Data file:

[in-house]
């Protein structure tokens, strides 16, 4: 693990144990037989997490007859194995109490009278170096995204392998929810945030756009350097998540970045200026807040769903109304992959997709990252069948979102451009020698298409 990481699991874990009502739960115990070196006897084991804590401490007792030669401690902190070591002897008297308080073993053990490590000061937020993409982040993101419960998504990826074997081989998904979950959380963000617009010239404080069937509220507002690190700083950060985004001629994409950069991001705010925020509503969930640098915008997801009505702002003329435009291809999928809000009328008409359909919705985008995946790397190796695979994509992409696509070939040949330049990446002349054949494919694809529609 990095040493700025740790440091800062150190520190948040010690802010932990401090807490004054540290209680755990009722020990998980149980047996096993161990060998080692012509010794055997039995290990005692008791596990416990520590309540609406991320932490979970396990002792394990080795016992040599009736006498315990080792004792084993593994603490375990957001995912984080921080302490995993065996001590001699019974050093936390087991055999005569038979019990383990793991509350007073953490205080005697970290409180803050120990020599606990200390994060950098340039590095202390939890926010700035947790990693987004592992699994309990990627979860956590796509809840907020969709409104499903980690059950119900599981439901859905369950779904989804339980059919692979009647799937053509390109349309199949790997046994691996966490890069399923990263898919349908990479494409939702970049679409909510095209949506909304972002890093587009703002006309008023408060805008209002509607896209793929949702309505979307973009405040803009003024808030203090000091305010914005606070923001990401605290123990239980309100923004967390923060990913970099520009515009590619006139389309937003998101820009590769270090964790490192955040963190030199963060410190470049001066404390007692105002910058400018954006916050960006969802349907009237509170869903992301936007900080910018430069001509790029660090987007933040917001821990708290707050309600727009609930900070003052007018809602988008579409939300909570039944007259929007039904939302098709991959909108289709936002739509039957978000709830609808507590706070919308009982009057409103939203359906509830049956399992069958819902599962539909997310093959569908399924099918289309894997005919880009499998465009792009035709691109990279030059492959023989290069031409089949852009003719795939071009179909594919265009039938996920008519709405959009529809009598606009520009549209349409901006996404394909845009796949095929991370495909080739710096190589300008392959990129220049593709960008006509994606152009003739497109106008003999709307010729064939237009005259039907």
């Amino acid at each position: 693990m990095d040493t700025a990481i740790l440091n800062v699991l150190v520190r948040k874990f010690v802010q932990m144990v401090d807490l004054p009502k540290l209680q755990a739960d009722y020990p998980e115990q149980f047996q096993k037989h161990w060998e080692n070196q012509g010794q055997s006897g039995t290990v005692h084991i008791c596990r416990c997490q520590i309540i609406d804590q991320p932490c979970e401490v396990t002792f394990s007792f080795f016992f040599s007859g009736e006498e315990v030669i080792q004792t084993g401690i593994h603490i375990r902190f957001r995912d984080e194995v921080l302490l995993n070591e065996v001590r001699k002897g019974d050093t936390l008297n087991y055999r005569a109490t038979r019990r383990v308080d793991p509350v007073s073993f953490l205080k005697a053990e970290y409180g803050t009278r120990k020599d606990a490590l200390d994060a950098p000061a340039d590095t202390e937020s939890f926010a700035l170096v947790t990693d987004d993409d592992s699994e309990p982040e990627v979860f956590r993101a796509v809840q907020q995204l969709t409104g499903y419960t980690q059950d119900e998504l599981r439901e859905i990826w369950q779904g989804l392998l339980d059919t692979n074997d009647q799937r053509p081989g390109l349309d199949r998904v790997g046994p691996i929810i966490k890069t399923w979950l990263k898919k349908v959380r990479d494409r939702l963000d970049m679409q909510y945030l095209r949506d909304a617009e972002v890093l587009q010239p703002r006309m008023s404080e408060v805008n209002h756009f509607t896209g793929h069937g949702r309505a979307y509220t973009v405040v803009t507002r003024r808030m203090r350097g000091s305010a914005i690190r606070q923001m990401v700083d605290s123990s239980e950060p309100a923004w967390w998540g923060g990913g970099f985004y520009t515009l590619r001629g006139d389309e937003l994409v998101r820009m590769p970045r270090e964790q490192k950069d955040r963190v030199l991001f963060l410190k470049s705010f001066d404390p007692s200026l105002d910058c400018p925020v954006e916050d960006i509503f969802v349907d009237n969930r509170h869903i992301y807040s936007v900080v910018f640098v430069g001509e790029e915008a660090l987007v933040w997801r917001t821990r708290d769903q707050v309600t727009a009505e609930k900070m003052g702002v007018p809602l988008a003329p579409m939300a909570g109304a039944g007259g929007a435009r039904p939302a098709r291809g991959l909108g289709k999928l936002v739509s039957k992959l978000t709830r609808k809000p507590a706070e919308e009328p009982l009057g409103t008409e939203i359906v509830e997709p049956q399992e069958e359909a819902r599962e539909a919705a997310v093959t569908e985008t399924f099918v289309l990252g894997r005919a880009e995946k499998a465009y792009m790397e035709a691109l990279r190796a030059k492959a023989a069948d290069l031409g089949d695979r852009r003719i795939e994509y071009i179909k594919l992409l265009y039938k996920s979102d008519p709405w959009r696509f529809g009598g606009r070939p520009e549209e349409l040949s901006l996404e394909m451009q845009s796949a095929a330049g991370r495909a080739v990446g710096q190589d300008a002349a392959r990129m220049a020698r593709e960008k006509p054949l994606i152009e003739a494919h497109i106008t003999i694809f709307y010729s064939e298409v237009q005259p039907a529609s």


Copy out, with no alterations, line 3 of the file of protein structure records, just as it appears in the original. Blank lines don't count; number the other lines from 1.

């Amino acid at each position: 693990m990095d040493t700025a990481i740790l440091n800062v699991l150190v520190r948040k874990f010690v802010q932990m144990v401090d807490l004054p009502k540290l209680q755990a739960d009722y020990p998980e115990q149980f047996q096993k037989h161990w060998e080692n070196q012509g010794q055997s006897g039995t290990v005692h084991i008791c596990r416990c997490q520590i309540i609406d804590q991320p932490c979970e401490v396990t002792f394990s007792f080795f016992f040599s007859g009736e006498e315990v030669i080792q004792t084993g401690i593994h603490i375990r902190f957001r995912d984080e194995v921080l302490l995993n070591e065996v001590r001699k002897g019974d050093t936390l008297n087991y055999r005569a109490t038979r019990r383990v308080d793991p509350v007073s073993f953490l205080k005697a053990e970290y409180g803050t009278r120990k020599d606990a490590l200390d994060a950098p000061a340039d590095t202390e937020s939890f926010a700035l170096v947790t990693d987004d993409d592992s699994e309990p982040e990627v979860f956590r993101a796509v809840q907020q995204l969709t409104g499903y419960t980690q059950d119900e998504l599981r439901e859905i990826w369950q779904g989804l392998l339980d059919t692979n074997d009647q799937r053509p081989g390109l349309d199949r998904v790997g046994p691996i929810i966490k890069t399923w979950l990263k898919k349908v959380r990479d494409r939702l963000d970049m679409q909510y945030l095209r949506d909304a617009e972002v890093l587009q010239p703002r006309m008023s404080e408060v805008n209002h756009f509607t896209g793929h069937g949702r309505a979307y509220t973009v405040v803009t507002r003024r808030m203090r350097g000091s305010a914005i690190r606070q923001m990401v700083d605290s123990s239980e950060p309100a923004w967390w998540g923060g990913g970099f985004y520009t515009l590619r001629g006139d389309e937003l994409v998101r820009m590769p970045r270090e964790q490192k950069d955040r963190v030199l991001f963060l410190k470049s705010f001066d404390p007692s200026l105002d910058c400018p925020v954006e916050d960006i509503f969802v349907d009237n969930r509170h869903i992301y807040s936007v900080v910018f640098v430069g001509e790029e915008a660090l987007v933040w997801r917001t821990r708290d769903q707050v309600t727009a009505e609930k900070m003052g702002v007018p809602l988008a003329p579409m939300a909570g109304a039944g007259g929007a435009r039904p939302a098709r291809g991959l909108g289709k999928l936002v739509s039957k992959l978000t709830r609808k809000p507590a706070e919308e009328p009982l009057g409103t008409e939203i359906v509830e997709p049956q399992e069958e359909a819902r599962e539909a919705a997310v093959t569908e985008t399924f099918v289309l990252g894997r005919a880009e995946k499998a465009y792009m790397e035709a691109l990279r190796a030059k492959a023989a069948d290069l031409g089949d695979r852009r003719i795939e994509y071009i179909k594919l992409l265009y039938k996920s979102d008519p709405w959009r696509f529809g009598g606009r070939p520009e549209e349409l040949s901006l996404e394909m451009q845009s796949a095929a330049g991370r495909a080739v990446g710096q190589d300008a002349a392959r990129m220049a020698r593709e960008k006509p054949l994606i152009e003739a494919h497109i106008t003999i694809f709307y010729s064939e298409v237009q005259p039907a529609s």